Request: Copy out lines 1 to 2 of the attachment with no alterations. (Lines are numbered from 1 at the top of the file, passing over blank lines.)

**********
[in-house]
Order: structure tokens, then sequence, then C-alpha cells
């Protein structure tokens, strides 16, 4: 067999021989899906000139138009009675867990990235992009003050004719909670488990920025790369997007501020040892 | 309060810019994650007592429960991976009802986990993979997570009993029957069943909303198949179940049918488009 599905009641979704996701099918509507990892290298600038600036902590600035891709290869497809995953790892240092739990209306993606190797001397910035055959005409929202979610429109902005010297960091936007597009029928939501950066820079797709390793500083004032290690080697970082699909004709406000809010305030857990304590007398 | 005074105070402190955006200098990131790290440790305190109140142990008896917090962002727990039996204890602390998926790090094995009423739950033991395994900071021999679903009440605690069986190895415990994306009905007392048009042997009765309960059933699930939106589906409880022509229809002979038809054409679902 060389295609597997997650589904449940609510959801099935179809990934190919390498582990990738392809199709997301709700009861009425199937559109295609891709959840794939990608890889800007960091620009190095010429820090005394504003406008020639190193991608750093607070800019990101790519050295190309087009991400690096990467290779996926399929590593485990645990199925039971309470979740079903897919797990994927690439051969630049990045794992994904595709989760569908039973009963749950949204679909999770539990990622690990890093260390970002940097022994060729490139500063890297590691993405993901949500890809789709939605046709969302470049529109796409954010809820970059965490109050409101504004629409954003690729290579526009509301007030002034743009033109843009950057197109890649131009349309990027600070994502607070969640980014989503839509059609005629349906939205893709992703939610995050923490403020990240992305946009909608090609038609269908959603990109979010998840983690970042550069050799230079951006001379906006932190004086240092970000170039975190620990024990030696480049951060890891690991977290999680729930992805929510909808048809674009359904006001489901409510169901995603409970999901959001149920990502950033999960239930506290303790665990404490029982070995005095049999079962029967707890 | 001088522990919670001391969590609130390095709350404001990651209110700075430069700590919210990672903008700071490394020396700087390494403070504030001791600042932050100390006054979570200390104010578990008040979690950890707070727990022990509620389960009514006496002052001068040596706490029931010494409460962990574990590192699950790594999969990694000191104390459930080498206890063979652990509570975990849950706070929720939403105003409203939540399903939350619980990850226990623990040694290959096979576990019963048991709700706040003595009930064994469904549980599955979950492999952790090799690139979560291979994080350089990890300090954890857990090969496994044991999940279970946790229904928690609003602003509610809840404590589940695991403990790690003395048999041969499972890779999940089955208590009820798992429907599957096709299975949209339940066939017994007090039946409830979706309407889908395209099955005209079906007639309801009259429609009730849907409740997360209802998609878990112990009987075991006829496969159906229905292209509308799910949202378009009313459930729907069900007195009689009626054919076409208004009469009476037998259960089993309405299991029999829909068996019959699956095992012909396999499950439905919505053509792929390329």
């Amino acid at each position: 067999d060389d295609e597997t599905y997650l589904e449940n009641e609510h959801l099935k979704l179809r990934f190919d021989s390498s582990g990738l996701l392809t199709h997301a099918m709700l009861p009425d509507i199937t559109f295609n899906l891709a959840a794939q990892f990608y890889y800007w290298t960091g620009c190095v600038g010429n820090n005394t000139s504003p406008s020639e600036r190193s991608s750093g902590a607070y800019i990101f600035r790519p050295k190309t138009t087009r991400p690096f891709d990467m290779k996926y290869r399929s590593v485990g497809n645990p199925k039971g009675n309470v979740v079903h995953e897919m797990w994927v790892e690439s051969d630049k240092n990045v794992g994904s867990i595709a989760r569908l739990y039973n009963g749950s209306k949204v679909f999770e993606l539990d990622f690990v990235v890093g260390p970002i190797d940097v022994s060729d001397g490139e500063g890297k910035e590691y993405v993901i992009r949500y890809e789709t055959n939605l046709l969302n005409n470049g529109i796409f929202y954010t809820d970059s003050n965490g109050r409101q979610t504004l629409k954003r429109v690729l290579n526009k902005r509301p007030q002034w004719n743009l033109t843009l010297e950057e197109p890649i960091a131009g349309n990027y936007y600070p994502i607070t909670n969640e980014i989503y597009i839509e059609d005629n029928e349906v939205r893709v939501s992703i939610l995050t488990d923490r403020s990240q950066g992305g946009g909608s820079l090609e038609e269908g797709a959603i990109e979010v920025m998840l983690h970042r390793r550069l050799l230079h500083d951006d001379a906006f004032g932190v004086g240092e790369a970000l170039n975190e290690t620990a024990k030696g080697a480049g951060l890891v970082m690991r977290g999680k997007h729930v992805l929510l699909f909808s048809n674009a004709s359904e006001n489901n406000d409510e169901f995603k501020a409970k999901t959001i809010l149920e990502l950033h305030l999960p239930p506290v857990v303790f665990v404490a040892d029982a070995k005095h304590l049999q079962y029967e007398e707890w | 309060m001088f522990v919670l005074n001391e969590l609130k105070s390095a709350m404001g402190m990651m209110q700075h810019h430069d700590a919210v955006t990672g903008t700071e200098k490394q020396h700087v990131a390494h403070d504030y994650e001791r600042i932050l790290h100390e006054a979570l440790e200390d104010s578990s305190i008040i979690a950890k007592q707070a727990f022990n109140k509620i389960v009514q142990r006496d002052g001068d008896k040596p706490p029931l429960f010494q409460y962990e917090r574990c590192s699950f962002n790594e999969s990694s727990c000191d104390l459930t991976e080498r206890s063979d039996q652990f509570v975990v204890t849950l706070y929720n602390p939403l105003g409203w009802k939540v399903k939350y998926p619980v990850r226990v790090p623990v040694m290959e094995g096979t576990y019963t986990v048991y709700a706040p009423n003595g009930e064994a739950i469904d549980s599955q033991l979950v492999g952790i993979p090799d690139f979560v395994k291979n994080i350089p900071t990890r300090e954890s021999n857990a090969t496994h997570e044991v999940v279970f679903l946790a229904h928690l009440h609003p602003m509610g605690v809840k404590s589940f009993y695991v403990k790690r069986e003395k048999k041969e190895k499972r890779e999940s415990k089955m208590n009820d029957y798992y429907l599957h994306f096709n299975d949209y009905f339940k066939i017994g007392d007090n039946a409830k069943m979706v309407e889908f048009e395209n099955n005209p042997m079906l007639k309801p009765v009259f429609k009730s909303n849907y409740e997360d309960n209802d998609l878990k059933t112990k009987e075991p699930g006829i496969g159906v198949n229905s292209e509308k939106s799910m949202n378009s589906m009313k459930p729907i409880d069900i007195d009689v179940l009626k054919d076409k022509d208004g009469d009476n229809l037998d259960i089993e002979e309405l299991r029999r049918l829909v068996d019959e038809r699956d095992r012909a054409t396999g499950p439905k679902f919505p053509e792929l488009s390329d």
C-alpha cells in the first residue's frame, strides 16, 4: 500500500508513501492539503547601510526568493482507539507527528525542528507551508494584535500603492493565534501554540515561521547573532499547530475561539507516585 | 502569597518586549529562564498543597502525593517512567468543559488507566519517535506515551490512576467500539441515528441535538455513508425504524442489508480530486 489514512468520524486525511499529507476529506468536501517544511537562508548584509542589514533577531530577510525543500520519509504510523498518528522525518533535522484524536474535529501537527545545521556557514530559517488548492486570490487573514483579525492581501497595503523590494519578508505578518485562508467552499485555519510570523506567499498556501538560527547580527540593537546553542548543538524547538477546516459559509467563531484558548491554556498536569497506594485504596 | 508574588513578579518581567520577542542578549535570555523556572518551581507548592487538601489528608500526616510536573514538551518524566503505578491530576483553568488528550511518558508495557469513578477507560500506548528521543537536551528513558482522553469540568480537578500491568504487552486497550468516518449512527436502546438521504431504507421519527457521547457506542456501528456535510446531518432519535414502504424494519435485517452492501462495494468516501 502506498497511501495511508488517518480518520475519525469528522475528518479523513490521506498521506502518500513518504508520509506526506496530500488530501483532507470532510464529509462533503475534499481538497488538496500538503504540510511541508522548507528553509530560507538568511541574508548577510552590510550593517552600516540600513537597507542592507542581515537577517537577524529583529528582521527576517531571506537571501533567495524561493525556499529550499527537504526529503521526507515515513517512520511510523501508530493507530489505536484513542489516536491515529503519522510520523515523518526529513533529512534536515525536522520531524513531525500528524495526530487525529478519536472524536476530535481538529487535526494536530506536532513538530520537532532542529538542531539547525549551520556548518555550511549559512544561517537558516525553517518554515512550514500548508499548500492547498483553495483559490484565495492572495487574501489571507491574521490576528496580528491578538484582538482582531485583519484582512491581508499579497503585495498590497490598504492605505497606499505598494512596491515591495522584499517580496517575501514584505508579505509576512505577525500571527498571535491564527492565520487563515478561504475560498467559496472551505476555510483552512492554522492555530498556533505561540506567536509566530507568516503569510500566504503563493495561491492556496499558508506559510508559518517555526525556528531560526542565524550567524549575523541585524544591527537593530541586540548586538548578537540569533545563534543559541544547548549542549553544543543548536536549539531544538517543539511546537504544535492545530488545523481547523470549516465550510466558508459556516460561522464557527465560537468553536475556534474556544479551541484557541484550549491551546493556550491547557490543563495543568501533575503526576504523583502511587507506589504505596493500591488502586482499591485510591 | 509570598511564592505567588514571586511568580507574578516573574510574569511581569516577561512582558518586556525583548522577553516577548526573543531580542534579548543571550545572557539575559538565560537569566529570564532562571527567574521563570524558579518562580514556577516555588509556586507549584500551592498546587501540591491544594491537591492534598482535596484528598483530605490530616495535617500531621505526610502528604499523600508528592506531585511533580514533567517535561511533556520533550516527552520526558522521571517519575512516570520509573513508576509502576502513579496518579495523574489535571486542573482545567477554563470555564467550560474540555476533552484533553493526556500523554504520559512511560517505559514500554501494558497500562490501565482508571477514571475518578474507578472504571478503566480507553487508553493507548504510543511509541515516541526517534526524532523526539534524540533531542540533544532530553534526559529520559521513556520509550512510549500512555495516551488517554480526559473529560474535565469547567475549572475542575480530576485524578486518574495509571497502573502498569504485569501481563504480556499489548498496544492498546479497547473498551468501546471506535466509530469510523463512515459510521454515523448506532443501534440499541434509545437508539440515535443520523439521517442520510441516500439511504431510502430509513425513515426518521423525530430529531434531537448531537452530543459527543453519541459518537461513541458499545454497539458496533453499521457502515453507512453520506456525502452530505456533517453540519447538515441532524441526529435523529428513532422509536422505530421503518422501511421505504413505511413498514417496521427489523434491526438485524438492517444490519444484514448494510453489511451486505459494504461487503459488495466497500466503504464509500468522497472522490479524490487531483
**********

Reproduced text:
[in-house]
Order: structure tokens, then sequence, then C-alpha cells